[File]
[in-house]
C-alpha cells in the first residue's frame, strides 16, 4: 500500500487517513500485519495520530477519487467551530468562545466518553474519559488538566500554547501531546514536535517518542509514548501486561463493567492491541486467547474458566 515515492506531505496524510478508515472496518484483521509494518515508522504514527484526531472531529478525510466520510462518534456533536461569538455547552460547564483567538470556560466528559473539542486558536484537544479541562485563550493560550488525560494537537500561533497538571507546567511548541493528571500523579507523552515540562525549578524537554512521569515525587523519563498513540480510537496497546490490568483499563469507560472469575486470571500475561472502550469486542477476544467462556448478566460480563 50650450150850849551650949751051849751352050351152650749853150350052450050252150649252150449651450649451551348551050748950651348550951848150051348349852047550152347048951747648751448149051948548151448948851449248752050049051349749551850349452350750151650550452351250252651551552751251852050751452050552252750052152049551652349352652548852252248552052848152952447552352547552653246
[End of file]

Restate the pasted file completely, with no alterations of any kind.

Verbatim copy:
[in-house]
C-alpha cells in the first residue's frame, strides 16, 4: 500500500487517513500485519495520530477519487467551530468562545466518553474519559488538566500554547501531546514536535517518542509514548501486561463493567492491541486467547474458566 515515492506531505496524510478508515472496518484483521509494518515508522504514527484526531472531529478525510466520510462518534456533536461569538455547552460547564483567538470556560466528559473539542486558536484537544479541562485563550493560550488525560494537537500561533497538571507546567511548541493528571500523579507523552515540562525549578524537554512521569515525587523519563498513540480510537496497546490490568483499563469507560472469575486470571500475561472502550469486542477476544467462556448478566460480563 50650450150850849551650949751051849751352050351152650749853150350052450050252150649252150449651450649451551348551050748950651348550951848150051348349852047550152347048951747648751448149051948548151448948851449248752050049051349749551850349452350750151650550452351250252651551552751251852050751452050552252750052152049551652349352652548852252248552052848152952447552352547552653246